Response: Covered entities must obtain the individual's authorization to use or disclose protected health information for any purpose not otherwise permitted or required under this rule. They may obtain this authorization directly from the individual or from a third party, such as a government agency, on the individual's behalf. In accordance with the requirements of § 164.530(j), the covered entity must retain a written record of authorization forms signed by the individual. Covered entities must, therefore, obtain the authorization in writing. They may not rely on assurances from others that a proper authorization exists. They may, however, rely on copies of authorizations if doing so is consistent with other law.

Comment: We requested comments on reasonable steps that a covered entity could take to be assured that the individual who requests the disclosure is whom she or he purports to be. Some commenters stated that it would be extremely difficult to verify the identity of the person signing the authorization, particularly when the authorization is not obtained in person. Other comments recommended requiring authorizations to be notarized.

Response: To reduce burden on covered entities, we are not requiring verification of the identities of individuals signing authorization forms or notarization of the forms.

Comment: A few commenters asked for clarification regarding the circumstances in which a covered entity may consider a non-response as an authorization.

Response: Non-responses to requests for authorizations cannot be considered authorizations. Authorizations must be signed and have the other elements of a valid authorization described above.

Comment: Most commenters generally supported the requirement for an expiration date on the authorization. Commenters recommended expiration dates from 6 months to 3 years and/or proposed that the expiration be tied to an event such as duration of enrollment or when an individual changes health plans. Others requested no expiration requirement for some or all authorizations.

Response: We have clarified that an authorization may include an expiration date in the form of a specific date, a specific time period, or an event directly related to the individual or the purpose of the authorization. For example, a valid authorization could expire upon the individual's disenrollment from a health plan or upon termination of a research project. We prohibit an authorization from having an indeterminate expiration date.

These changes were intended to address situations in which a specific date for the termination of the purpose for the authorization is difficult to determine. An example may be a research study where it may be difficult to predetermine the length of the project.

Comment: A few commenters requested that the named insured be permitted to sign an authorization on behalf of dependents.

Response: We disagree with the commenter that a named insured should always be able to authorize uses and disclosures for other individuals in the family. Many dependents under group health plans have their own rights under this rule, and we do not assume that one member of a family has the authority to authorize uses or disclosures of the protected health information of other family members.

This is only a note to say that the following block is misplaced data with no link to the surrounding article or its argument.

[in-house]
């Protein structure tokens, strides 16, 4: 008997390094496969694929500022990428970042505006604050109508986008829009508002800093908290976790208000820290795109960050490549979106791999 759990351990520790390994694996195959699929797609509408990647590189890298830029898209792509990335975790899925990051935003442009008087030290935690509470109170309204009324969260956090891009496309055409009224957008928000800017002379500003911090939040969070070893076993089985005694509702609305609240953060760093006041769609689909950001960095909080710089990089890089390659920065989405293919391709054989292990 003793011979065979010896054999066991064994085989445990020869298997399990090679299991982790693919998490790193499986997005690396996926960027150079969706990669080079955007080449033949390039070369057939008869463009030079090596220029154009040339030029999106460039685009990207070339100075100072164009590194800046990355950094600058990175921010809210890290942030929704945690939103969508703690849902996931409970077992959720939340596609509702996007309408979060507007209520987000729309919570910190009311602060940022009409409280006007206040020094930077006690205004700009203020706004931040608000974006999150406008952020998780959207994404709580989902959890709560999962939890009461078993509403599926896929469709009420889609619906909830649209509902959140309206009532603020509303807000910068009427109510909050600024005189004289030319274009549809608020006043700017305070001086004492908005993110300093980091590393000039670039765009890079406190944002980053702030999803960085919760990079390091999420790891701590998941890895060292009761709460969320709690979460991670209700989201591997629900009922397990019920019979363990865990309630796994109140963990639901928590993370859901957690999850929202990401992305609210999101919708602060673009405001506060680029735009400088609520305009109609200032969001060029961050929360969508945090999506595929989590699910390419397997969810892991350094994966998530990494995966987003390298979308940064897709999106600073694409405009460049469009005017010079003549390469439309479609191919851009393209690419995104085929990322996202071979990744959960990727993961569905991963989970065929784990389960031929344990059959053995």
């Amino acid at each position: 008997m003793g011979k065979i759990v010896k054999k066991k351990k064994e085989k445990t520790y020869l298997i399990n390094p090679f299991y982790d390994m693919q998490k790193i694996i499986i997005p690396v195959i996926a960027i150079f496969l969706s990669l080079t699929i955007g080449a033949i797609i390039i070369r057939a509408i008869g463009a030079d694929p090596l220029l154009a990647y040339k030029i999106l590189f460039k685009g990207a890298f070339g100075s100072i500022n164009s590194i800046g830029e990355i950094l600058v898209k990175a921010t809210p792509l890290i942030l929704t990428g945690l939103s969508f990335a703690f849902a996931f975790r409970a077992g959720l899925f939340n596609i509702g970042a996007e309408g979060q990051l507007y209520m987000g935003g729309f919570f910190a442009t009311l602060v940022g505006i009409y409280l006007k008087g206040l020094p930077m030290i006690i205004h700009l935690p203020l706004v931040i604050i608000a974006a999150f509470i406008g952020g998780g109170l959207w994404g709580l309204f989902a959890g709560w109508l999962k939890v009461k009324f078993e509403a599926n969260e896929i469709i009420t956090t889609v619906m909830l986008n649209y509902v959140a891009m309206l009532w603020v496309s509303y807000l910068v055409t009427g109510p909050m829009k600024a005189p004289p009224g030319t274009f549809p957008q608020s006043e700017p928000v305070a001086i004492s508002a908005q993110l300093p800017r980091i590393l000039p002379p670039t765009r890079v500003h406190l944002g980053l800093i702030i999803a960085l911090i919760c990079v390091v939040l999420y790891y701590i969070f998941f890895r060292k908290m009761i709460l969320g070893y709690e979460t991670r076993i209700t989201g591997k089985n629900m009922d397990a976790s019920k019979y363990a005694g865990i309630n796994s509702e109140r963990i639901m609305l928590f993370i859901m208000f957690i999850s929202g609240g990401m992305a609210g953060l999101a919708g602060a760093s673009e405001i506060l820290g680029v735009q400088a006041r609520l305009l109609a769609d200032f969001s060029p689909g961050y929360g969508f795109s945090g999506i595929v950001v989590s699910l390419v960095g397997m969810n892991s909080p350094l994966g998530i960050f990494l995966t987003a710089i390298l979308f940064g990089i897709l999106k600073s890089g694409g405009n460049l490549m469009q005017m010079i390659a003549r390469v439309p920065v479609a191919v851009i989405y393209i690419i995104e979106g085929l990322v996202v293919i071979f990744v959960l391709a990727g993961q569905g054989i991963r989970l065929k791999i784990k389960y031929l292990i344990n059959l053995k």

A named insured may sign a valid authorization for an individual if the named insured is a personal representative for the individual in accordance with § 164.502(g). The determination of whether an individual is a personal representative under this rule is based on other applicable law that determines when a person can act on behalf of an individual in making decisions related to health care. This rule limits a person's rights and authorities as a personal representative to only the protected health information relevant to the matter for which he or she is a personal representative under other law. For example, a parent may be a personal representative of a child for most health care treatment and payment decisions under state law. In that case, a parent, who is a named insured for her minor child, would be able to provide authorization with respect to most protected health information about her dependent child. However, a wife who is the named insured for her husband who is a dependent under a health insurance policy may not be a personal representative for her husband under other law or may be a personal representative only for limited purposes, such as for making decisions regarding payment of disputed claims. In this case, she may have limited authority to access protected health information related to the payment of disputed claims, but would not have the authority to authorize that her husband's information be used for marketing purposes, absent any other authority to act for her husband. See § 164.502(g) for more information regarding personal representatives.

Comment: One commenter suggested that authorizations should be dated on the day they are signed.

Response: We agree and have retained this requirement in the final rule.